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Lobby

The lobby of the new Regional Health Custer Hospital and Clinic incorporates natural lighting and showcases large Black Hills pine columns. 

Journal file

GOOD: A new hospital and clinic in the area is the result of a true team effort. On April 30, Regional Health will open its $21.7 million Custer Hospital and Clinic that includes a healing garden with a fountain and more than 600 plants. The hospital wing has eight patient rooms, a hospice suite, expanded emergency rooms and an expanded laboratory. The cost of the new health care facility is being shared by Regional Health ($14 million), the city of Custer ($4 million) and the rest through community donations and fundraisers. That's great teamwork.

BAD: It was just a few weeks ago when snow was welcomed — replenishing thirsty soil and eradicating dry conditions. Now, the snow dampens our spirits. On Friday, nearly 10 inches fell on the mostly frozen tundra of Rapid City. So far in April, Rapid City has officially recorded 17 inches of snow compared with an average of 4.5 inches. The extended winter season has brought 60 inches of snow compared with an average of 36.6 inches in Rapid City. While it might only be cold comfort, it could have been worse this past weekend, however. Central and Eastern South Dakota suffered through a blizzard that dumped as much as 18 inches of snow in places while winds reached 50 mph. The forecast does call for higher temperatures this week but with a chance of snow on a couple of nights, which means the wintertime blues are still hanging around.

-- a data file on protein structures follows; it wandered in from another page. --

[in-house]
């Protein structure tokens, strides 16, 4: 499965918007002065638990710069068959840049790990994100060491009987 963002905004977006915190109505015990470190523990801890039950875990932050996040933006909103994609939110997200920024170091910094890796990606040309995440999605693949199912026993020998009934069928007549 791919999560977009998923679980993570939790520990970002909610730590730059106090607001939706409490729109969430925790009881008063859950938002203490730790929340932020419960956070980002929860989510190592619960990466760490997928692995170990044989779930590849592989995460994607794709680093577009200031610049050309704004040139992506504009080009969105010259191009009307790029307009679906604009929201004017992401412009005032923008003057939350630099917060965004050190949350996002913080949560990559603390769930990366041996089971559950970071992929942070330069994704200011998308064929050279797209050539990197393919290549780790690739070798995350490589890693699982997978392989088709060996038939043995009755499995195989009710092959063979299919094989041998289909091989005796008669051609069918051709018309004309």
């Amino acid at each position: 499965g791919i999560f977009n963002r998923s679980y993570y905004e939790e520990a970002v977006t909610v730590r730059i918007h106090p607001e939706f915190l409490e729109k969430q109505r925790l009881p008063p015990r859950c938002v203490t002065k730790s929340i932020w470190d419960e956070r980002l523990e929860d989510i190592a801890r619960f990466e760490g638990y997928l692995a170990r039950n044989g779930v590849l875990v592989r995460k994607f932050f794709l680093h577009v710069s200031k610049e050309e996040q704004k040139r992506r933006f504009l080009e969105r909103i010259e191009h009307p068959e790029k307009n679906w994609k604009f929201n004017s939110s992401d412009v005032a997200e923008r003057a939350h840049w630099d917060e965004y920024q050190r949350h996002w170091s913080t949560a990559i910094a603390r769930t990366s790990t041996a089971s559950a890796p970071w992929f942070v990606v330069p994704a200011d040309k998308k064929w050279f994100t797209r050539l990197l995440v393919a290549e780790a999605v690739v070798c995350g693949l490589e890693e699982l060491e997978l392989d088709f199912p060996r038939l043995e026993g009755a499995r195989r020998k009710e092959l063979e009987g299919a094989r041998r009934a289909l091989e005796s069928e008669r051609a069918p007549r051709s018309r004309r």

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UGLY: The race for South Dakota’s lone House seat is getting national attention although not the kind seen in tourism brochures. The Southern Poverty Law Center, which is based in Alabama, accused state Sen. Neal Tapio of Watertown in an article on its website of having a “history of anti-Muslim hate.” South Dakota Voices for Justice is quoted as saying Tapio wants a terrorist attack on U.S. soil to bolster his election chances. Tapio, who has made immigration concerns a centerpiece of his campaign, was defended on Facebook by campaign consultant Shad Olson, a former TV news anchor from Rapid City, who really didn't deny what Tapio had said. He called his comments on the issue “direct, honest and transparent, if inelegantly phrased” and then lowered the boom on critics. “Neal Tapio is not implying a hope for a terrorist attack,” he wrote. “Morons. No one outside the intellectually dishonest opportunism of his mainstream RINO opponents and their sycophantic obsequious fan clubs would be so dishonorably malevolent as to want someone to believe otherwise. You are dismissed.” So that's what an elegantly phrased comment looks like?

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